Shake wrote:I started teaching myself Lisp just this week, and I've hit my first major hurdle: I can't seem to find an interpreter/compiler that works for me. I have tried four of them so far, and I'm assuming they're four of the more popular ones. I'm not sure. I have tried the following interpreters:
Poplog (w/ Lisp language loaded)
Ufasoft Lisp Studio
GNU CLisp (Windows version. It's a generic name, but this is the one w/ a Menorah as its launch icon)
Visual Lisp for AutoCAD (I believe this one interprets AutoLISP, a dialect of Lisp that CAD uses, not sure though)
I have to admit that when I read your first post I was half-convinced that you were joking. Those are some obscure implementations, except for clisp, and autolisp iff you are an autocad user. I would like to put in a word of defense for poplog though. It was my first CL (albeit a cltl1 CL), and it's pretty usable once you get the hang of it. I wouldn't ever recommend it as a lisp environment for someone trying to learn CL, but I have fond memories of it, and fonder memories of Pop. And it's pretty unrivaled as a combined environment for scheme, CLTL1 CL, pop-11 and.. err.. prolog maybe? It's been a while.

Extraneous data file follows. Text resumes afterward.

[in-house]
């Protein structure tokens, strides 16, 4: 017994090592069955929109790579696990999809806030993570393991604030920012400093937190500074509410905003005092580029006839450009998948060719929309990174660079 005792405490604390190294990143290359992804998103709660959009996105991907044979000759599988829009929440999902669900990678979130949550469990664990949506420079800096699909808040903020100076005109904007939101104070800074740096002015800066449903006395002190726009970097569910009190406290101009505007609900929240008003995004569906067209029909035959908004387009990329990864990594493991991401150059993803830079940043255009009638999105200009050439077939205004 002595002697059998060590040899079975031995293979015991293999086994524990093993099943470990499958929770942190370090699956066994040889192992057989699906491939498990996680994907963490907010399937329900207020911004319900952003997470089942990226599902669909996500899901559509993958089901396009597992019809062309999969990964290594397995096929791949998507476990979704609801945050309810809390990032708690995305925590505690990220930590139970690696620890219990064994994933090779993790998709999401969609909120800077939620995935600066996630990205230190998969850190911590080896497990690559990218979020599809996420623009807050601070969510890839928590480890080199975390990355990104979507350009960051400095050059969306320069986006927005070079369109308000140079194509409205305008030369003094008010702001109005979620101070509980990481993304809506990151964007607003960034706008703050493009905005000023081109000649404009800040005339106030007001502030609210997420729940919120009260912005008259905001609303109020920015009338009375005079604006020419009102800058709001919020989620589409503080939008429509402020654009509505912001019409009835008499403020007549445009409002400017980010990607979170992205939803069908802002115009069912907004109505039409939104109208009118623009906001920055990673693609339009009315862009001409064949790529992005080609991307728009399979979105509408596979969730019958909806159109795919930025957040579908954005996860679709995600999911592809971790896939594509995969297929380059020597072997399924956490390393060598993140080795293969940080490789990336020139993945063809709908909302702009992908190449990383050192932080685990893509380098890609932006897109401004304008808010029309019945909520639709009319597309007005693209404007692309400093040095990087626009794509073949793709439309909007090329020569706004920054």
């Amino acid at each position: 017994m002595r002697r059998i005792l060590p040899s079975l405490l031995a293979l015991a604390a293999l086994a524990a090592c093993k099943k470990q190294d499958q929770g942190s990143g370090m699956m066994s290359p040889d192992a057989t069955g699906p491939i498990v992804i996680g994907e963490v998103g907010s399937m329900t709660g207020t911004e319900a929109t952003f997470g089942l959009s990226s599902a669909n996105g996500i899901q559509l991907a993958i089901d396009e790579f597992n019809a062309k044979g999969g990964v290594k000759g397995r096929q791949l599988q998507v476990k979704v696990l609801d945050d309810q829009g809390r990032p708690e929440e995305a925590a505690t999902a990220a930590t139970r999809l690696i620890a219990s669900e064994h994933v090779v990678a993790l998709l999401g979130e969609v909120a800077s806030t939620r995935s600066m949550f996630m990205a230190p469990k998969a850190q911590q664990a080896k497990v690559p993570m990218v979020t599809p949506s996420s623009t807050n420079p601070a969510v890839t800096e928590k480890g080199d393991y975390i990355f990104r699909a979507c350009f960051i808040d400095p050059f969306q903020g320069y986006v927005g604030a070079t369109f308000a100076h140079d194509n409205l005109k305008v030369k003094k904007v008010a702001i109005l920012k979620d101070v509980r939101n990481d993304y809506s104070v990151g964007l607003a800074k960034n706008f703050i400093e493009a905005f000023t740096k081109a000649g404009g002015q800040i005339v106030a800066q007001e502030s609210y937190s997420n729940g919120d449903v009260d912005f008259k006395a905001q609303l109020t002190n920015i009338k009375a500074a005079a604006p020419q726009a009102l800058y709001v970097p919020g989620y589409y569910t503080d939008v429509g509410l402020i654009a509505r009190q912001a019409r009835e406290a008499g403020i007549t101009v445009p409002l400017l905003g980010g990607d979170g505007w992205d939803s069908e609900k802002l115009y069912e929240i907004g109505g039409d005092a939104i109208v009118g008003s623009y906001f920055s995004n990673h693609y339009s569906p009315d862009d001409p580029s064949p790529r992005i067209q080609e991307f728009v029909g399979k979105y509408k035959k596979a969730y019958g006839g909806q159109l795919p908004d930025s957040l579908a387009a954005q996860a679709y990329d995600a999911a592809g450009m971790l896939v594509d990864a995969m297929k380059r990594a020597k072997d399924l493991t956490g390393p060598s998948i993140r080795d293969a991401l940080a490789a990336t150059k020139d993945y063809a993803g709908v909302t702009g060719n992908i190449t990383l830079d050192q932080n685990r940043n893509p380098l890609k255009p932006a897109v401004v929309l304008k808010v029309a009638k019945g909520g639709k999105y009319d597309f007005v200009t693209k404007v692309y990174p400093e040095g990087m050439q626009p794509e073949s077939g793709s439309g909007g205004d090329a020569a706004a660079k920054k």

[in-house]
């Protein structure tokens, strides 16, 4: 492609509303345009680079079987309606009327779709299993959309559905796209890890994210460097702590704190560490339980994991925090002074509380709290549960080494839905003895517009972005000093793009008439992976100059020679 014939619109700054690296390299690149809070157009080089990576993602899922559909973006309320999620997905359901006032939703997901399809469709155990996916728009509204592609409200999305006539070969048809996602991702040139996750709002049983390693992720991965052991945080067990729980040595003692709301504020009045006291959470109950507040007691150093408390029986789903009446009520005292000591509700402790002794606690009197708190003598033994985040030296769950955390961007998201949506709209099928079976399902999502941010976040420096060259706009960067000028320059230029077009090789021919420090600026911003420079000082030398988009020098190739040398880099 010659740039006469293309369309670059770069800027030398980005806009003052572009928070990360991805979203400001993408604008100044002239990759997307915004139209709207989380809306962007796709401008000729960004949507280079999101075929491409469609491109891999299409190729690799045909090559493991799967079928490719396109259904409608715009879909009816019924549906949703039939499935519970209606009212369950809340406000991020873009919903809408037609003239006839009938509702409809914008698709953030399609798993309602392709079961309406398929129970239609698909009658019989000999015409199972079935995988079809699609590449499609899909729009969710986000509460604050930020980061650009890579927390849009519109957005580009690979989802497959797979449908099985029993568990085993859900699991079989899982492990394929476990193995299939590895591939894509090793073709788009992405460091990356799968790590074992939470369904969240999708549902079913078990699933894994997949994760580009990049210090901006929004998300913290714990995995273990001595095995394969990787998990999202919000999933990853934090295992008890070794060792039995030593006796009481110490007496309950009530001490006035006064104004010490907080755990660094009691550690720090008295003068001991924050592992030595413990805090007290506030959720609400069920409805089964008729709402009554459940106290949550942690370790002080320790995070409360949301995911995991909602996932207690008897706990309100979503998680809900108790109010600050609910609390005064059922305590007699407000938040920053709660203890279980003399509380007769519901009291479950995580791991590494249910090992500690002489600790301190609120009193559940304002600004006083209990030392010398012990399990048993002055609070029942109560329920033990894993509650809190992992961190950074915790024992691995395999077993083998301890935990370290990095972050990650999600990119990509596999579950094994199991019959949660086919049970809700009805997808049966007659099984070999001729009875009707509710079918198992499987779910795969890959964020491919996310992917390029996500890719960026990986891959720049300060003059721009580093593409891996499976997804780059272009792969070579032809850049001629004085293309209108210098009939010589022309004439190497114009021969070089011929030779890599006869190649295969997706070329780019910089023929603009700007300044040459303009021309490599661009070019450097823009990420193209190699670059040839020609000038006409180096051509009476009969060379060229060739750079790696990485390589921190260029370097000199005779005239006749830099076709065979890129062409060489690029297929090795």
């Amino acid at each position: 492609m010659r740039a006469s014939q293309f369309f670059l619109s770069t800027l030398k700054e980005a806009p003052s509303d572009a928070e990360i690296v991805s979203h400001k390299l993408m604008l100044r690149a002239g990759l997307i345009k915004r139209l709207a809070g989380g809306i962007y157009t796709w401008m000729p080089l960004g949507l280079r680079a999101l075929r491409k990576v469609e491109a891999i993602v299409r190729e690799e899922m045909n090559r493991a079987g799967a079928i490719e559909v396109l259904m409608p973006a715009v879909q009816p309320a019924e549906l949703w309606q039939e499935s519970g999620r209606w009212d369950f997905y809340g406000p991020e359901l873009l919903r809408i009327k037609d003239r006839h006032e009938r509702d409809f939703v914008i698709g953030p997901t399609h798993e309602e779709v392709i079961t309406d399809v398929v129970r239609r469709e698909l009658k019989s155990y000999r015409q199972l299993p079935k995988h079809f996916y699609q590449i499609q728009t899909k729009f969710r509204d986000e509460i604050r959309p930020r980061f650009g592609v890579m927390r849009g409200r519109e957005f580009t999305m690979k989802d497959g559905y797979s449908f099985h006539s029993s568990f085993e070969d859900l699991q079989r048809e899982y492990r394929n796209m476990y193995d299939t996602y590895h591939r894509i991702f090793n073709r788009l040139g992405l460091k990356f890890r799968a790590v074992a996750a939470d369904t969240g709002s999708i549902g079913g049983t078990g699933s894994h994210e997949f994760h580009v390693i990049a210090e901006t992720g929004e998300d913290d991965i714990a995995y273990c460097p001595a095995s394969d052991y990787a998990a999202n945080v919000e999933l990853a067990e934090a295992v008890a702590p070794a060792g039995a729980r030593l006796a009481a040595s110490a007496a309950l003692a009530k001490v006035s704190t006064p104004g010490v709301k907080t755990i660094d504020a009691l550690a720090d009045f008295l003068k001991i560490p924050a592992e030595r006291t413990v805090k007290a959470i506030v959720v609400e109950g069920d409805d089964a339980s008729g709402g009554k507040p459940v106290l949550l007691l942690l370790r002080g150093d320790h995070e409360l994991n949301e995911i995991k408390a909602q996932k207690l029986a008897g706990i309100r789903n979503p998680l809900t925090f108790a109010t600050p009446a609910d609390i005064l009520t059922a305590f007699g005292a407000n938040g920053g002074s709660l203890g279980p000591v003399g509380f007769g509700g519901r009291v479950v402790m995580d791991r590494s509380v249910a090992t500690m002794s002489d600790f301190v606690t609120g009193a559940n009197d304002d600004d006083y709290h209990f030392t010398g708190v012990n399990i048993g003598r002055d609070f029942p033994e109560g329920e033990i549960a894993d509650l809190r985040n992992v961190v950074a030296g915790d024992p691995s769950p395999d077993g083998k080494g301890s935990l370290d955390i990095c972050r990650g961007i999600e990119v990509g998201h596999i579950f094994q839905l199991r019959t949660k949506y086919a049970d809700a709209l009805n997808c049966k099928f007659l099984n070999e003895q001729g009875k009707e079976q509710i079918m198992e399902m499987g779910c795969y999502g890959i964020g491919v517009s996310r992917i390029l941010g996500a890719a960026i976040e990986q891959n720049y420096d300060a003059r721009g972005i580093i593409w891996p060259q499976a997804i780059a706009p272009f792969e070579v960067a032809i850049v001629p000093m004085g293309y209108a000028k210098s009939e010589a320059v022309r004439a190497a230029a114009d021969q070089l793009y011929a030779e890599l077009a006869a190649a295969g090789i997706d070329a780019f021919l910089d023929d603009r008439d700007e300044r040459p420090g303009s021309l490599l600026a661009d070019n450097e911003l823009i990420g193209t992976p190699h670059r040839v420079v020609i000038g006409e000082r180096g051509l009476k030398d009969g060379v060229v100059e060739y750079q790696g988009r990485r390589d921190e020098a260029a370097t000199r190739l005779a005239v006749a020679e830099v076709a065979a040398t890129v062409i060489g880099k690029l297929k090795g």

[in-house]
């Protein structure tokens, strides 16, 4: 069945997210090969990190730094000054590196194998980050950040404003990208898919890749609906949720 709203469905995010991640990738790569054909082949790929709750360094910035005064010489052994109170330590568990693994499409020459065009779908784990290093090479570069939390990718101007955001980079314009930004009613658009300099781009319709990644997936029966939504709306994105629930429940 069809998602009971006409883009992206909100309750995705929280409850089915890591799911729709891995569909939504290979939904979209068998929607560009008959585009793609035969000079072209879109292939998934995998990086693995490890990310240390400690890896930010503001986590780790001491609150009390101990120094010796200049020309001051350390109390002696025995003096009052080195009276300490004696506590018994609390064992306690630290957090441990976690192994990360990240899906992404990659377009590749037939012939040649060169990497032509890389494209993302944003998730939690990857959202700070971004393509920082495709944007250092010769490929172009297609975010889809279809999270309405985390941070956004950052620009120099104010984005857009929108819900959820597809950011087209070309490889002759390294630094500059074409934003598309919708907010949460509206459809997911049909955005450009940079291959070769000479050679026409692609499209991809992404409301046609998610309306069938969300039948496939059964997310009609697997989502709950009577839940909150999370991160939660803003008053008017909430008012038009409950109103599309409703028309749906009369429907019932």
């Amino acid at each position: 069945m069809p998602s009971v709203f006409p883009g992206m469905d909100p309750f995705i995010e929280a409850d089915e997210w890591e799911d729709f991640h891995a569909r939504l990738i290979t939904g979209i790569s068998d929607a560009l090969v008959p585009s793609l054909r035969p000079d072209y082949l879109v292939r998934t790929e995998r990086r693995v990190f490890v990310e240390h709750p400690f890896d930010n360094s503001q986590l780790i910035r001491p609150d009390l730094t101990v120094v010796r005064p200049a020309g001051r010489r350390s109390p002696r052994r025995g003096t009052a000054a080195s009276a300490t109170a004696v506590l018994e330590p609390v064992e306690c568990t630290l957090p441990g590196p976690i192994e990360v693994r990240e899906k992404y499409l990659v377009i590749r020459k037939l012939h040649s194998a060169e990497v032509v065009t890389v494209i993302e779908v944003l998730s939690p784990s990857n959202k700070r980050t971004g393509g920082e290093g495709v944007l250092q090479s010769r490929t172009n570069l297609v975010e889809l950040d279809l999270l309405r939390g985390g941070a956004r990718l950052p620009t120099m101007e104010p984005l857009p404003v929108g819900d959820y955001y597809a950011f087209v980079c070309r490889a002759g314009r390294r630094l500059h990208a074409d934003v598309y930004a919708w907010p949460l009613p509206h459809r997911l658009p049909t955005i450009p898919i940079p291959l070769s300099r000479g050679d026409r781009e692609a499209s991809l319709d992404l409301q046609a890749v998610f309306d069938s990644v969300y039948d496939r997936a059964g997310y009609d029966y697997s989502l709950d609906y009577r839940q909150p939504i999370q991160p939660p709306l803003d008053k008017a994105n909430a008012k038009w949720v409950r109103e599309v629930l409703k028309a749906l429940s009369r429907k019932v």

If the only thing you're interested in doing is autocad work then I think you might do best to just concentrate on autolisp. If you're interested in programming in general- well, scheme might well be a good choice, but if you find CL more to your liking I'd say that if you are already familiar with Linux and Emacs SBCL+Slime ought to be considered the default for beginners. If you're not a Linux+Emacs user then you'll probably wind up frustrated if you try to pick all three things up at once. In that case I think that the Lispworks trial edition + Edi Weitz's starter pack is the easiest thing to do under windows. It has a limited heap size, and it quits every five hours, but the heap limit is pretty generous. Certainly generous enough to let you learn CL.